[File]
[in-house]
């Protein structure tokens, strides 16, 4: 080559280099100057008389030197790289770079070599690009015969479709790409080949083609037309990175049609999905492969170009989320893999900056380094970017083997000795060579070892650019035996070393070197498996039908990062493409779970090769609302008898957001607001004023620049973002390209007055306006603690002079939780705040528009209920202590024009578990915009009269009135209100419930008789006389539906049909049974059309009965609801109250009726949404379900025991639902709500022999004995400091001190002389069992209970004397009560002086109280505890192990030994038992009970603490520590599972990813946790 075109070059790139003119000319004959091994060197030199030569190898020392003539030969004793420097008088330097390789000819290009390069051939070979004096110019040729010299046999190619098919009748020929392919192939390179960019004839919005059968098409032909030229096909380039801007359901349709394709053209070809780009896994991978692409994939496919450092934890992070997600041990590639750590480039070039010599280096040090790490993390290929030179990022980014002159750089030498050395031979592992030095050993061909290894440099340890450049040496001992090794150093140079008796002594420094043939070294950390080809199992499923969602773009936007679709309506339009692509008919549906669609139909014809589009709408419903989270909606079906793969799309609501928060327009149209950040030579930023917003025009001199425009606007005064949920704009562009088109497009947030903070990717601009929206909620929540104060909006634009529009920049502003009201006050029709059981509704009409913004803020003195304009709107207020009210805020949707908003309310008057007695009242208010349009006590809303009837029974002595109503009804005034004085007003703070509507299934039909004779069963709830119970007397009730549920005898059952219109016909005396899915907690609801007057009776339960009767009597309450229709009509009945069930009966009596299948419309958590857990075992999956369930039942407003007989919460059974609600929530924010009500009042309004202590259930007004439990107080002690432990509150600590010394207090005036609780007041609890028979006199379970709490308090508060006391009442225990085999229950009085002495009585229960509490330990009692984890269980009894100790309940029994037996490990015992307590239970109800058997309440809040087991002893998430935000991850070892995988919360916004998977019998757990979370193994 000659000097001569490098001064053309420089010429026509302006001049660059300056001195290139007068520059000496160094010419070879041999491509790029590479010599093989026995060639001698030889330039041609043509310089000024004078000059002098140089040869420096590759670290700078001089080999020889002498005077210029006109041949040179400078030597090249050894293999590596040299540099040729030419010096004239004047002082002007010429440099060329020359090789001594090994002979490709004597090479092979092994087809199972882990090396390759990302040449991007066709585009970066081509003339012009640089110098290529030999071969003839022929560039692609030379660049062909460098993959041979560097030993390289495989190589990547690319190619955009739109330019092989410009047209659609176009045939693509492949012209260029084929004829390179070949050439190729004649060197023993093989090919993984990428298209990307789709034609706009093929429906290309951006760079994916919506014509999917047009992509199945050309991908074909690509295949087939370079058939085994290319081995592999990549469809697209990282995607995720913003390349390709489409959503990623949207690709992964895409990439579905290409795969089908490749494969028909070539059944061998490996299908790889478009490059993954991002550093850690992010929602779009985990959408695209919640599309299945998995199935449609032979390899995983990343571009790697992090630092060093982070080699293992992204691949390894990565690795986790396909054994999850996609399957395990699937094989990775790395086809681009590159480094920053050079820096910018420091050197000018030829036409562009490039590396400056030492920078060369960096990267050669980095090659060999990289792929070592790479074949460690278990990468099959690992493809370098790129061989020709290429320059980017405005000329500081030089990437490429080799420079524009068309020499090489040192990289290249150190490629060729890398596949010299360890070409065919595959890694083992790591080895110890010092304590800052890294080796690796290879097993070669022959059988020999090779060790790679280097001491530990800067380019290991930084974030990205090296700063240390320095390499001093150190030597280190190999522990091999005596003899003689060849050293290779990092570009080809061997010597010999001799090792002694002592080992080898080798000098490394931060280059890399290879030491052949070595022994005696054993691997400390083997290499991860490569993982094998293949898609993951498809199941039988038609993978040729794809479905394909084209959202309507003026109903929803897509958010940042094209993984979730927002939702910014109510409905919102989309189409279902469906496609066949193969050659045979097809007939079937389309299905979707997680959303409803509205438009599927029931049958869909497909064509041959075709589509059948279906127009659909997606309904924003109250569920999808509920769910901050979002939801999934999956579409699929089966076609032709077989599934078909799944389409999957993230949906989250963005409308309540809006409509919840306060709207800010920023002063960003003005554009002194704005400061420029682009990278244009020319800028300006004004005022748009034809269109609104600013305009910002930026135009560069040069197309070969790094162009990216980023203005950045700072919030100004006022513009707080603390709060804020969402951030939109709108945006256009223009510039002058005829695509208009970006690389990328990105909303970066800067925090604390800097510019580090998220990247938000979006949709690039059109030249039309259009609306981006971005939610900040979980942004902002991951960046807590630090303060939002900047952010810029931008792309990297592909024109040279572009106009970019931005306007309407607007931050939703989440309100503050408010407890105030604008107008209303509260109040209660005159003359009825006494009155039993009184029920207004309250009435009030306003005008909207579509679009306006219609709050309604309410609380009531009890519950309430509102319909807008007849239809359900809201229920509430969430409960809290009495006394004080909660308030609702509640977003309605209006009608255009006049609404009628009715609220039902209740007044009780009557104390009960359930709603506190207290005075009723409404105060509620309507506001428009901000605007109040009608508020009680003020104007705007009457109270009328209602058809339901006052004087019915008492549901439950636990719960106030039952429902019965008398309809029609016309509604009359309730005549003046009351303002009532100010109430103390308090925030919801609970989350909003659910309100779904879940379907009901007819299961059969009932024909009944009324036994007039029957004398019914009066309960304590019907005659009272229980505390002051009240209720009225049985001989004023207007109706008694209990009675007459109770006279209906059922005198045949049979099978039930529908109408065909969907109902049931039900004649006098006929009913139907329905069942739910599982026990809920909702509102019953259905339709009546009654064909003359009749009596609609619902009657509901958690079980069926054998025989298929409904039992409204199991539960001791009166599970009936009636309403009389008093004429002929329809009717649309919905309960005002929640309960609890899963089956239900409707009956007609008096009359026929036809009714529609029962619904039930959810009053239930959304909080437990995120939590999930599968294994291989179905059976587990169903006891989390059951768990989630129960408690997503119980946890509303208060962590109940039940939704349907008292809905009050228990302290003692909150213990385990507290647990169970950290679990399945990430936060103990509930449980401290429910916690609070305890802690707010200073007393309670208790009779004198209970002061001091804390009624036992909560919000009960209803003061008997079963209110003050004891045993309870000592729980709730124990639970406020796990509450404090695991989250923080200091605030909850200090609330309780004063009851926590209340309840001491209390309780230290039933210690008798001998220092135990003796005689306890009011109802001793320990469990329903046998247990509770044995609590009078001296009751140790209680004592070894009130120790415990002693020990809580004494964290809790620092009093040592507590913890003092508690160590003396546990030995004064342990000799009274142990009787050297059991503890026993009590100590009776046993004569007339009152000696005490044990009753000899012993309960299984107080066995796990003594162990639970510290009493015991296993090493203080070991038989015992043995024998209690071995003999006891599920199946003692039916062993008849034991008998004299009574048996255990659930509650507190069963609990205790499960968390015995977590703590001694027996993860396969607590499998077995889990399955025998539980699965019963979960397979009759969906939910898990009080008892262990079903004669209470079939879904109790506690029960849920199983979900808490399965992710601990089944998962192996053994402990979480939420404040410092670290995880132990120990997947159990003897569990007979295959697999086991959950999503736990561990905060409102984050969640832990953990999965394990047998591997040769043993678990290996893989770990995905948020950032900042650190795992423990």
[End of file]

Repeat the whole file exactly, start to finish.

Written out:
[in-house]
């Protein structure tokens, strides 16, 4: 080559280099100057008389030197790289770079070599690009015969479709790409080949083609037309990175049609999905492969170009989320893999900056380094970017083997000795060579070892650019035996070393070197498996039908990062493409779970090769609302008898957001607001004023620049973002390209007055306006603690002079939780705040528009209920202590024009578990915009009269009135209100419930008789006389539906049909049974059309009965609801109250009726949404379900025991639902709500022999004995400091001190002389069992209970004397009560002086109280505890192990030994038992009970603490520590599972990813946790 075109070059790139003119000319004959091994060197030199030569190898020392003539030969004793420097008088330097390789000819290009390069051939070979004096110019040729010299046999190619098919009748020929392919192939390179960019004839919005059968098409032909030229096909380039801007359901349709394709053209070809780009896994991978692409994939496919450092934890992070997600041990590639750590480039070039010599280096040090790490993390290929030179990022980014002159750089030498050395031979592992030095050993061909290894440099340890450049040496001992090794150093140079008796002594420094043939070294950390080809199992499923969602773009936007679709309506339009692509008919549906669609139909014809589009709408419903989270909606079906793969799309609501928060327009149209950040030579930023917003025009001199425009606007005064949920704009562009088109497009947030903070990717601009929206909620929540104060909006634009529009920049502003009201006050029709059981509704009409913004803020003195304009709107207020009210805020949707908003309310008057007695009242208010349009006590809303009837029974002595109503009804005034004085007003703070509507299934039909004779069963709830119970007397009730549920005898059952219109016909005396899915907690609801007057009776339960009767009597309450229709009509009945069930009966009596299948419309958590857990075992999956369930039942407003007989919460059974609600929530924010009500009042309004202590259930007004439990107080002690432990509150600590010394207090005036609780007041609890028979006199379970709490308090508060006391009442225990085999229950009085002495009585229960509490330990009692984890269980009894100790309940029994037996490990015992307590239970109800058997309440809040087991002893998430935000991850070892995988919360916004998977019998757990979370193994 000659000097001569490098001064053309420089010429026509302006001049660059300056001195290139007068520059000496160094010419070879041999491509790029590479010599093989026995060639001698030889330039041609043509310089000024004078000059002098140089040869420096590759670290700078001089080999020889002498005077210029006109041949040179400078030597090249050894293999590596040299540099040729030419010096004239004047002082002007010429440099060329020359090789001594090994002979490709004597090479092979092994087809199972882990090396390759990302040449991007066709585009970066081509003339012009640089110098290529030999071969003839022929560039692609030379660049062909460098993959041979560097030993390289495989190589990547690319190619955009739109330019092989410009047209659609176009045939693509492949012209260029084929004829390179070949050439190729004649060197023993093989090919993984990428298209990307789709034609706009093929429906290309951006760079994916919506014509999917047009992509199945050309991908074909690509295949087939370079058939085994290319081995592999990549469809697209990282995607995720913003390349390709489409959503990623949207690709992964895409990439579905290409795969089908490749494969028909070539059944061998490996299908790889478009490059993954991002550093850690992010929602779009985990959408695209919640599309299945998995199935449609032979390899995983990343571009790697992090630092060093982070080699293992992204691949390894990565690795986790396909054994999850996609399957395990699937094989990775790395086809681009590159480094920053050079820096910018420091050197000018030829036409562009490039590396400056030492920078060369960096990267050669980095090659060999990289792929070592790479074949460690278990990468099959690992493809370098790129061989020709290429320059980017405005000329500081030089990437490429080799420079524009068309020499090489040192990289290249150190490629060729890398596949010299360890070409065919595959890694083992790591080895110890010092304590800052890294080796690796290879097993070669022959059988020999090779060790790679280097001491530990800067380019290991930084974030990205090296700063240390320095390499001093150190030597280190190999522990091999005596003899003689060849050293290779990092570009080809061997010597010999001799090792002694002592080992080898080798000098490394931060280059890399290879030491052949070595022994005696054993691997400390083997290499991860490569993982094998293949898609993951498809199941039988038609993978040729794809479905394909084209959202309507003026109903929803897509958010940042094209993984979730927002939702910014109510409905919102989309189409279902469906496609066949193969050659045979097809007939079937389309299905979707997680959303409803509205438009599927029931049958869909497909064509041959075709589509059948279906127009659909997606309904924003109250569920999808509920769910901050979002939801999934999956579409699929089966076609032709077989599934078909799944389409999957993230949906989250963005409308309540809006409509919840306060709207800010920023002063960003003005554009002194704005400061420029682009990278244009020319800028300006004004005022748009034809269109609104600013305009910002930026135009560069040069197309070969790094162009990216980023203005950045700072919030100004006022513009707080603390709060804020969402951030939109709108945006256009223009510039002058005829695509208009970006690389990328990105909303970066800067925090604390800097510019580090998220990247938000979006949709690039059109030249039309259009609306981006971005939610900040979980942004902002991951960046807590630090303060939002900047952010810029931008792309990297592909024109040279572009106009970019931005306007309407607007931050939703989440309100503050408010407890105030604008107008209303509260109040209660005159003359009825006494009155039993009184029920207004309250009435009030306003005008909207579509679009306006219609709050309604309410609380009531009890519950309430509102319909807008007849239809359900809201229920509430969430409960809290009495006394004080909660308030609702509640977003309605209006009608255009006049609404009628009715609220039902209740007044009780009557104390009960359930709603506190207290005075009723409404105060509620309507506001428009901000605007109040009608508020009680003020104007705007009457109270009328209602058809339901006052004087019915008492549901439950636990719960106030039952429902019965008398309809029609016309509604009359309730005549003046009351303002009532100010109430103390308090925030919801609970989350909003659910309100779904879940379907009901007819299961059969009932024909009944009324036994007039029957004398019914009066309960304590019907005659009272229980505390002051009240209720009225049985001989004023207007109706008694209990009675007459109770006279209906059922005198045949049979099978039930529908109408065909969907109902049931039900004649006098006929009913139907329905069942739910599982026990809920909702509102019953259905339709009546009654064909003359009749009596609609619902009657509901958690079980069926054998025989298929409904039992409204199991539960001791009166599970009936009636309403009389008093004429002929329809009717649309919905309960005002929640309960609890899963089956239900409707009956007609008096009359026929036809009714529609029962619904039930959810009053239930959304909080437990995120939590999930599968294994291989179905059976587990169903006891989390059951768990989630129960408690997503119980946890509303208060962590109940039940939704349907008292809905009050228990302290003692909150213990385990507290647990169970950290679990399945990430936060103990509930449980401290429910916690609070305890802690707010200073007393309670208790009779004198209970002061001091804390009624036992909560919000009960209803003061008997079963209110003050004891045993309870000592729980709730124990639970406020796990509450404090695991989250923080200091605030909850200090609330309780004063009851926590209340309840001491209390309780230290039933210690008798001998220092135990003796005689306890009011109802001793320990469990329903046998247990509770044995609590009078001296009751140790209680004592070894009130120790415990002693020990809580004494964290809790620092009093040592507590913890003092508690160590003396546990030995004064342990000799009274142990009787050297059991503890026993009590100590009776046993004569007339009152000696005490044990009753000899012993309960299984107080066995796990003594162990639970510290009493015991296993090493203080070991038989015992043995024998209690071995003999006891599920199946003692039916062993008849034991008998004299009574048996255990659930509650507190069963609990205790499960968390015995977590703590001694027996993860396969607590499998077995889990399955025998539980699965019963979960397979009759969906939910898990009080008892262990079903004669209470079939879904109790506690029960849920199983979900808490399965992710601990089944998962192996053994402990979480939420404040410092670290995880132990120990997947159990003897569990007979295959697999086991959950999503736990561990905060409102984050969640832990953990999965394990047998591997040769043993678990290996893989770990995905948020950032900042650190795992423990």